Good Night Charlestown

Metal Prints

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$72.50
Richard Horsfield

St Austell, United Kingdom

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Sizing Information

X small 17.9" x 12.0"
Small 23.9" x 16.0"
Medium 29.9" x 20.0"
Large 35.8" x 24.0"
X large 39.8" x 26.7"

Features

  • Available in both High Gloss and Satin
  • Gently rounded corners
  • Cleanable surface
  • Lightweight aluminium is literally infused with the chosen artwork

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Artist's Description

Night-time at Charlestown Harbour, Cornwall.

The harbour village of Charlestown was a Georgian ‘new town’, a port development planned by local landowner Charles Rashleigh (after whom it was named) and built between 1790 and 1810 for the export of copper and china clay.

Throughout the nineteenth century the little dock was packed with ships and the harbourside sheds and warehouses thronged with complementary businesses: boatbuilding, ropemaking, brickworks, lime burning, net houses, bark houses and pilchard curing.

Charlestown harbour and two beaches on either side of the harbour entrance are owned by Square Sail, a company who own and operate a fleet of tall ships, one or two of which can often be found at anchor in the harbour, and are sometimes open for tours. The best-known tall ship to regularly visit the port was the Maria Asumpta, launched in 1858 and was the world’s oldest working square-rigger.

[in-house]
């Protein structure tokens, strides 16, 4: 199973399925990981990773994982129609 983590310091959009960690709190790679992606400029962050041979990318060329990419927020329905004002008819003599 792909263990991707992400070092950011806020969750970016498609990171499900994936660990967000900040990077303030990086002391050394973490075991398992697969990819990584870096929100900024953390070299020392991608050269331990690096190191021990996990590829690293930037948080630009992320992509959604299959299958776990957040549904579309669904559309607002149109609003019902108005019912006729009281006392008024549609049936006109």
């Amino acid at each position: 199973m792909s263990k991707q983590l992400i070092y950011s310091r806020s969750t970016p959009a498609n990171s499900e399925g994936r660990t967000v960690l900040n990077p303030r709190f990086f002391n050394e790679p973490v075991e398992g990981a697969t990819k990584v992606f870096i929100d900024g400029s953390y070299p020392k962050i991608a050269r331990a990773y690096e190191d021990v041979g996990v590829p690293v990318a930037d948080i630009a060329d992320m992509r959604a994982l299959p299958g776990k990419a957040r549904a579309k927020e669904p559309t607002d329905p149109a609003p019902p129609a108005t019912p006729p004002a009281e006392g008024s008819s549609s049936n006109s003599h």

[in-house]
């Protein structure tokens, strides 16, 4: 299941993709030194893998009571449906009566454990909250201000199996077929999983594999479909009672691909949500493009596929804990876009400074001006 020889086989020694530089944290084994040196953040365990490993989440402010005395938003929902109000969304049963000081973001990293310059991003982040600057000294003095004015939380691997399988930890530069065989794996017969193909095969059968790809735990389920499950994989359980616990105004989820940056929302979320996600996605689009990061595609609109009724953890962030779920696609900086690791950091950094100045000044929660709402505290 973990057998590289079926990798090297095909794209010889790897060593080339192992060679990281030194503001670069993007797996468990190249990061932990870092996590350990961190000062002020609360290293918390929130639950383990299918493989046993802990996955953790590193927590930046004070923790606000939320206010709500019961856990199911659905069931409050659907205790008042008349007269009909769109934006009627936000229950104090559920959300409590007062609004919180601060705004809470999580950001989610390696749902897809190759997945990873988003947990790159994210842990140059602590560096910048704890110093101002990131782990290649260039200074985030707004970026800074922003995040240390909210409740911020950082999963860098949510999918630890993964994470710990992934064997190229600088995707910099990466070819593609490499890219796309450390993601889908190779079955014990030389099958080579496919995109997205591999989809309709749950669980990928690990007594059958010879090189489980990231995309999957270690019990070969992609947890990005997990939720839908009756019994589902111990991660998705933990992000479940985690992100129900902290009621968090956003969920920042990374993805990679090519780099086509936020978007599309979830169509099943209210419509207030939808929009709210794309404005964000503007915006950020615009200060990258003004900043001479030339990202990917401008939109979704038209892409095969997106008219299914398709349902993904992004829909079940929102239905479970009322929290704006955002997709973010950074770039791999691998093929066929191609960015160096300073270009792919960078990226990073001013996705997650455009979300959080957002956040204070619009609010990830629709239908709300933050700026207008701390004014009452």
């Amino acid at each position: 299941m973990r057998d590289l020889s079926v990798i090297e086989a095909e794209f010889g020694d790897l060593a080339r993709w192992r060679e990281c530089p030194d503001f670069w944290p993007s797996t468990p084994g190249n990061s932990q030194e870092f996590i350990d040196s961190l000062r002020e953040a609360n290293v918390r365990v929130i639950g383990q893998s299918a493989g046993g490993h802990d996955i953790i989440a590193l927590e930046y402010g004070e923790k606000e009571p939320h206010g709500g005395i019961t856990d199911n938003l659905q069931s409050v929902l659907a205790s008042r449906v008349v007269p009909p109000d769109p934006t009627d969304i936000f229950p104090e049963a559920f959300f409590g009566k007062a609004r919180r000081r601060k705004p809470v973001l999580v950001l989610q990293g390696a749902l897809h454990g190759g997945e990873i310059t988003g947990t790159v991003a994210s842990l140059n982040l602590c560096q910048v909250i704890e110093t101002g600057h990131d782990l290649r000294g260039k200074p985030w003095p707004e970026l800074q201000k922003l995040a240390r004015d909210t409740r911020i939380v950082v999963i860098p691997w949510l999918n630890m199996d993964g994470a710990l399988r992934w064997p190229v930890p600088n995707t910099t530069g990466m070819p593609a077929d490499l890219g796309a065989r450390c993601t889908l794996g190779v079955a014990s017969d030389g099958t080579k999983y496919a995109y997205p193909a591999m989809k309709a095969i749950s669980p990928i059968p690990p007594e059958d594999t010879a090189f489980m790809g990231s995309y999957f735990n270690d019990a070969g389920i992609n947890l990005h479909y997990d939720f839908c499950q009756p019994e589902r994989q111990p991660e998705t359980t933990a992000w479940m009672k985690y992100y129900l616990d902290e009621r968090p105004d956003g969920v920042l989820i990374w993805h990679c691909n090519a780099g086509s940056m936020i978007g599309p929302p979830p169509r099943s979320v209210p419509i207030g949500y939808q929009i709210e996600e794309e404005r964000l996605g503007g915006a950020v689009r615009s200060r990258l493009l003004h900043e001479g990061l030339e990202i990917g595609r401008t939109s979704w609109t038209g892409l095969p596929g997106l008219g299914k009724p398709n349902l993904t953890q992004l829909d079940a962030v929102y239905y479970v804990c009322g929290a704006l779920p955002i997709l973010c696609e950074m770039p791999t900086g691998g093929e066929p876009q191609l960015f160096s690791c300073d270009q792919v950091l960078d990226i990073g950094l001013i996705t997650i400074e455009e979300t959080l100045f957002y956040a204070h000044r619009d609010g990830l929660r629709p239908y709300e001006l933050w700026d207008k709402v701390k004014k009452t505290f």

The Maria Asumpta ran aground May 1995 and broke up on the north Cornish coast, with the loss of three of her sixteen crew.

Charlestown harbour has several times been transformed into historic ports like Bristol for film and television productions.
For example, it has starred in an adaptation of Jane Austen’s “Persuasion” and films such as “The Three Musketeers” (1993 version), The Voyage of Charles Darwin", the “Onedin Line” and “Poldark” have all had some scenes shot here.

During the 19th century the ancillary businesses for the port developed such as boatbuilding, ropemaking, brickworks, lime burning, net houses, bark houses and pilchard curing.

The harbour continues today as a working port and a small amount of china clay is still exported, which has stopped it becoming a “tourist village”. It has has largely escaped ‘development’ and so has retained its original character.
The harbour also is the home port for a number of “tall ships” which are used in film productions all over the world,most recently in Disneys Alice In Wonderland, directed by Tim Burton.

This image is a bracketed exposure.

Artwork Comments

  • winterwonderz
  • Richard Horsfield
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